On Location Performance is our class final project inspired by the work of Blast Theory, the UK-based performance group that creates interactive performances that engage the public in site-specific locations.
With Singapore as our stage, the public as participatory viewers, our mobile video devices in hand, student groups will create performance works that blur the boundary between art and life, between reality and fiction, between artist and audience.
In our On Location Performance project, groups will each devise a narrative that plays off of real interactions with each other, Singapore, public, and media. Each group will design a project through the process of conceptualization, execution, discovery, and exploration. The narrative is to be partly scripted, with a clear structure in mind, but within that structure there will be ample room for surprise, accidents, glitches, errors, mistakes, encounters, laughter, conversation, and other elements that cannot be pre-determined.
Groups will devise a narrative work in which a situation will unfold according to the initial narrative structure, with room for the storyline to be stretched beyond what is imaginable and conceivable. You may feel this is an open structure that might be challenging, but once you develop the core idea, the narrative will take on a life of its own.
Incorporate the tools, methodologies, and technologies we have learned this semester: Facebook Live social broadcasting and two-way co-broadcasting, Adobe Connect Webconferencing (you can use the Connect app), Flickr group page for aggregating photographs, Facebook group page for sharing and super-participating; glitch and collective construction of images (and video); memes, avatars, and identity play, etc.
Here are some ideas to consider in the development of your concept:
- Begin by brainstorming simple narrative ideas, such as hide and seek, solving a puzzle, interviewing strangers, devising a game, following one another, filming interesting characters, riding the MRT, searching through a park, capturing shoppers in a mall, etc., etc.
- Think about ways to engage the public, striking up conversations, asking questions, involving strangers in the storyline.
- Decide on a location, or set of locations, such as downtown, the Singapore riverfront, the Botanic Gardens, the Singapore Zoo, the beaches of Sentosa, industrial areas, etc.
- If you are devising a game structure, decide wither there are winners or losers, points earned and lost, etc.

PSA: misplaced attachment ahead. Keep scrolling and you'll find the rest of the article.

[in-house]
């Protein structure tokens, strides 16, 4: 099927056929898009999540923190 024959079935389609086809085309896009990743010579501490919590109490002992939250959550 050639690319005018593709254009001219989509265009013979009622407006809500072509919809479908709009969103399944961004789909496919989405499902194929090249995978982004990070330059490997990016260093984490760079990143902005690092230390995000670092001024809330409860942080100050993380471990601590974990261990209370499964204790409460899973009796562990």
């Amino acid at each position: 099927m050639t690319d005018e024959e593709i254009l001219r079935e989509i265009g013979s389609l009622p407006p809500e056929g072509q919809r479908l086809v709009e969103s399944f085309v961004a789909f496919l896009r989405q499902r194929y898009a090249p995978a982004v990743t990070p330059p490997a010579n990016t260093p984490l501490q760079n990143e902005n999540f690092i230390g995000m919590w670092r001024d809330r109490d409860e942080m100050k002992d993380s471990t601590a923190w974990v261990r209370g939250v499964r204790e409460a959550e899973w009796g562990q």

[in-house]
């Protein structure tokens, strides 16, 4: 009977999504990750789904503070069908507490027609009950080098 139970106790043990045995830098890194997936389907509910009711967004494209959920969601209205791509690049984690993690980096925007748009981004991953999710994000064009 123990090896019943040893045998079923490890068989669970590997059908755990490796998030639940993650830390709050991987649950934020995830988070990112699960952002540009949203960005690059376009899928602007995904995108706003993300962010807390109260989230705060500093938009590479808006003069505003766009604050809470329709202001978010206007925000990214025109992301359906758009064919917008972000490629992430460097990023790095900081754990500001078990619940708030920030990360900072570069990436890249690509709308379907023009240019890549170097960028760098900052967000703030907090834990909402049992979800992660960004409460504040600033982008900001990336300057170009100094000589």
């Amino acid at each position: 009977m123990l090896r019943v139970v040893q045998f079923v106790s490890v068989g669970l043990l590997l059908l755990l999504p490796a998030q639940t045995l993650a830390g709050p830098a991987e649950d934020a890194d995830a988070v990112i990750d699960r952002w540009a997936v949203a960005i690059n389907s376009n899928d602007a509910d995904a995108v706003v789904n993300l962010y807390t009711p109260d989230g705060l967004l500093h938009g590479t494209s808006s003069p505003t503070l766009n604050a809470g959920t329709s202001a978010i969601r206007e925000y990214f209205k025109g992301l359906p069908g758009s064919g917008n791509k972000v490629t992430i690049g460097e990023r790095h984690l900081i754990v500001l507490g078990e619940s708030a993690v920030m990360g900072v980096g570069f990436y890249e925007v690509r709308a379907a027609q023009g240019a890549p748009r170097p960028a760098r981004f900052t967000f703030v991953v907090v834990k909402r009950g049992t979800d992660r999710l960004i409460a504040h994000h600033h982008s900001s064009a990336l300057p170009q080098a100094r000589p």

- Determine a specific duration over the course of day, or spread out over several days.
- Decide how you want to use your mobile video devices, how you will shoot, where you will shoot, and what you will shoot. Decide whether or not to use the camera’s effects or tonal alterations.
- Choose to go live or pre-recorded, synchronous or asynchronous.
- Decide how you want to incorporate sound in your project, the importance of sound, the kinds of sounds whether spoken or ambient.
- Create a Google Doc for each group to include all of your notes, ideas, and descriptions.
- Each member will also create a weekly process post is OSS that includes media documentation and notes.
Final Project “Trailer” (due Thursday, April 18)
- The final piece that will be presented in class will be an edited video of your project, approximately 5 minutes in length, that serves as “trailer” for your project. See the Blast Theory trailers for ideas, narration, and poetic construction of the documentation of your work.
- You need to decide how to condense your project into the trailer form, how to convey the essence of your work in 5 minutes.
- For the final trailer, you can decide whether or not to incorporate a voiceover, music, and other post-production techniques including special effects.
- The final trailer will be uploaded to Vimeo or YouTube to be incorporated into each member’s Final Project OSS post.
Final Project OSS Post (due Monday, April 23)
Along with the trailer, each student will write a 500 word project statement, a personal description of the Final Project, including the following elements:
- A concise description of the project, it’s narrative and overall concept.
- How was it the project made, where was it made, and what was your role in the project.
- What kind of unexpected elements resulted during the on location performance.
- How was the project influence by Blast Theory.
- What were other influences from Experimental Interaction, including artists, works, techniques, and technologies.
- Summarize by stating how your final project explored the idea of the social and how you designed an interactive experience that included both artist and viewers.